Calisto, sung ardently and accurately by Nathalie Paulin, pays for her gullibility by being exiled from the virgin band by the real Diana, given one of those well-balanced portrayals by Jennifer Johnson Cano. The balance is between the goddess' serious discipline of her followers (performed in leaping, athletic "drag" in this production) and her susceptibility to love's magnetic pull. An intellectual shepherd, Endymion (later a Romantic icon, thanks to the John Keats poem), is the object. He was sung feelingly, with just a few pitch problems, by countertenor Michael Maniaci.

Andrew Garland was a physically nimble, vocally agile Mercury. The messenger god and patron of thieves is ready to serve Jove, and eagerly props up his chief's tendency to project the gods' failings onto womankind, both human and divine. They have a delightfully robust duet to this effect in the second act.

Free of such cynicism — to a fault, perhaps — is the fervent woodland god Pan, convulsed by unrequited love for Diana, with whom he and his shaggy cohorts share the woods and meadows of Arcadia. Aaron Blake superbly invested his robust tenor and effectively over-the-top emotionalism in the role. He was seconded, much to Endymion's pain, by the vivid characterizations of Nathan Stark as the burly oaf Sylvano and Alisa Jordheim as the wily tease Satirino as the main satyrs.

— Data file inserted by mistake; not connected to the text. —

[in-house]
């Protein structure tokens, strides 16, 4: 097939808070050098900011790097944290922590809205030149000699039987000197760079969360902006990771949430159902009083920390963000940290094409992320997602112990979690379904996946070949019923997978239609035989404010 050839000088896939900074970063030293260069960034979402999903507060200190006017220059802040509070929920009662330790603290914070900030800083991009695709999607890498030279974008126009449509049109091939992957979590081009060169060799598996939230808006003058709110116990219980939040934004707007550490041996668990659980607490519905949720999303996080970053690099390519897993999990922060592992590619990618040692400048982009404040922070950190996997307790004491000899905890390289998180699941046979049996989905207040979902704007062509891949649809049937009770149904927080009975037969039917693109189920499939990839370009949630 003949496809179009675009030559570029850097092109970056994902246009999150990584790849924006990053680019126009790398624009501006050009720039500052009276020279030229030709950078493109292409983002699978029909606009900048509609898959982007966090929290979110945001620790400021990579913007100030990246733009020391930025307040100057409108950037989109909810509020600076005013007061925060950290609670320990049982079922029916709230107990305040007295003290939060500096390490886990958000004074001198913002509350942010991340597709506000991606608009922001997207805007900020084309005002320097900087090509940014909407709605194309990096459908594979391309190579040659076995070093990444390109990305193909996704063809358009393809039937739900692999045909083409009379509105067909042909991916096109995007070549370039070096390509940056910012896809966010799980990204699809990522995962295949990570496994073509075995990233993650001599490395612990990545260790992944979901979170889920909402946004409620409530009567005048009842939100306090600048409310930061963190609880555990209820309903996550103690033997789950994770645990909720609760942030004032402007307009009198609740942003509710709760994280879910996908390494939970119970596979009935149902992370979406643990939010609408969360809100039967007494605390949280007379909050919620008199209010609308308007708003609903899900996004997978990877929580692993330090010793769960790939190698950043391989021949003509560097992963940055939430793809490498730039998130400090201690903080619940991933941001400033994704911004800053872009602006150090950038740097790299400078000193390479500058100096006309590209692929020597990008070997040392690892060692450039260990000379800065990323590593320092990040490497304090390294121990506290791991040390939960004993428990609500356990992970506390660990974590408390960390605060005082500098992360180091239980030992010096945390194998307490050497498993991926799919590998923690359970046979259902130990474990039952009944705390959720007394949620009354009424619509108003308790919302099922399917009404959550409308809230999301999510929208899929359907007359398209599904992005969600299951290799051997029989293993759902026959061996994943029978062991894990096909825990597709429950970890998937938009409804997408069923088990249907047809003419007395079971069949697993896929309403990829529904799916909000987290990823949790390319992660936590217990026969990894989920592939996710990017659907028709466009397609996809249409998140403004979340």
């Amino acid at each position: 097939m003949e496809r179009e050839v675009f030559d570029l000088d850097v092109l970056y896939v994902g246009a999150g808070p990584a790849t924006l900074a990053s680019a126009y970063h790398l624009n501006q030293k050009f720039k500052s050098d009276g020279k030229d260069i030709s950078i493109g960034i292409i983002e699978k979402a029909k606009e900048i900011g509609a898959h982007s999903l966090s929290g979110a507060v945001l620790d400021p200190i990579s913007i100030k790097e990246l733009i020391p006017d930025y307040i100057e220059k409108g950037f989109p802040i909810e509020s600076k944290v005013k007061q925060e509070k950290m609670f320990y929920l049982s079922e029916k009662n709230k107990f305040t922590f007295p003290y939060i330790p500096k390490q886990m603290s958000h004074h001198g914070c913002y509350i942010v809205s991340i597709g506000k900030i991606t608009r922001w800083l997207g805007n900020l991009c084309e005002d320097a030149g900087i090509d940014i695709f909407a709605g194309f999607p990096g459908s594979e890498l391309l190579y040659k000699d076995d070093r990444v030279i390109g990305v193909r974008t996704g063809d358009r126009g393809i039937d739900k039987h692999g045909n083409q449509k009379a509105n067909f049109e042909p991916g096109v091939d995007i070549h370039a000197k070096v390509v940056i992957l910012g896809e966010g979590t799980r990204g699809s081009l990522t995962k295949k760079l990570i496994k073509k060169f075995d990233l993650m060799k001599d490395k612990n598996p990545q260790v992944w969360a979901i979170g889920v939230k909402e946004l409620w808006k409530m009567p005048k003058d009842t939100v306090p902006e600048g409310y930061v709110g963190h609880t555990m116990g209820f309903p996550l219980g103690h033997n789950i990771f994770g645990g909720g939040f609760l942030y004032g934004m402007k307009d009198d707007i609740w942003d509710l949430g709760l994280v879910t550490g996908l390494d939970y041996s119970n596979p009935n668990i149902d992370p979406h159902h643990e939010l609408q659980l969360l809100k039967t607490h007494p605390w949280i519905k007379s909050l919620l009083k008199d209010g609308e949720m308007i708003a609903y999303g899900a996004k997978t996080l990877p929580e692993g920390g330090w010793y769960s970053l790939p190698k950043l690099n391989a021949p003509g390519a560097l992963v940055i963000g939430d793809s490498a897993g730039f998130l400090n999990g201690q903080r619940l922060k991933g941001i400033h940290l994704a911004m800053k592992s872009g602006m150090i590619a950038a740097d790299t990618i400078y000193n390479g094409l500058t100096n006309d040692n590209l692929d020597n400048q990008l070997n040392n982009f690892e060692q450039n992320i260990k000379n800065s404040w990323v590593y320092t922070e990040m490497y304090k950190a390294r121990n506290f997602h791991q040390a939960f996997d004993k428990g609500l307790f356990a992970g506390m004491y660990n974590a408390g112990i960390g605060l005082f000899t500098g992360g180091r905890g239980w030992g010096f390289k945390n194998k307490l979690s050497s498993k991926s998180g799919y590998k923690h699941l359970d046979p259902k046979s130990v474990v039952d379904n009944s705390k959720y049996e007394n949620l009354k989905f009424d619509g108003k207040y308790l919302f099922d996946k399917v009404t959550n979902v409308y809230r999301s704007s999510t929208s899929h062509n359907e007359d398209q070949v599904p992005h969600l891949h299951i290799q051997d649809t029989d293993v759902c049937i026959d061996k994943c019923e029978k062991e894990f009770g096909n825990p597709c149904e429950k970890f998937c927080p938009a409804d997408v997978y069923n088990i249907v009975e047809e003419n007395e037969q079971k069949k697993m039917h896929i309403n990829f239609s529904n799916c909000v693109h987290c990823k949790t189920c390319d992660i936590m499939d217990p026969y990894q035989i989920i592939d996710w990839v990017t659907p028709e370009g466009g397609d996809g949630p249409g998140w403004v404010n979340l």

The sexual confusion and ambivalence that pervades the story was furthered in the role of Linfea, an aging companion of Diana tired of her vow of chastity and ready to turn tail, as it were. She had a statuesque pathos in Thomas Michael Allen's performance that also encompassed just enough ridiculousness (much of it involving a banana).

Retribution for sexual wrongs is concentrated, as several Greek myths make clear, in the long-suffering Juno. In "La Calisto," the role is brief but spectacular; Alexandra Deshorties managed Mrs. Jove's virtuosic fury expertly, accompanied by her mute, shrouded furies — who carry out the ursine transformation of the hapless nymph Calisto.

Thursday's performance was conducted with exceptional sensitivity by David Bates. Accompanying ceaseless recitative and arioso securely with constantly moving singers must be a formidable challenge in putting across Baroque opera while incorporating contemporary standards of stagecraft. The orchestra was a smoothly working combination of Cincinnati Symphony Orchestra players and members of the Catacoustic Consort, a local early-music ensemble.

The ceaseless flow of sweet, stirring sound from the stage was unerringly linked to the great variety of instrumental subtlety from the Corbett Theater's pit. The result, linked to dramatic implausibilities that somehow hit home, was for the audience to be melodically amused and moved throughout.

No comments:

Post a Comment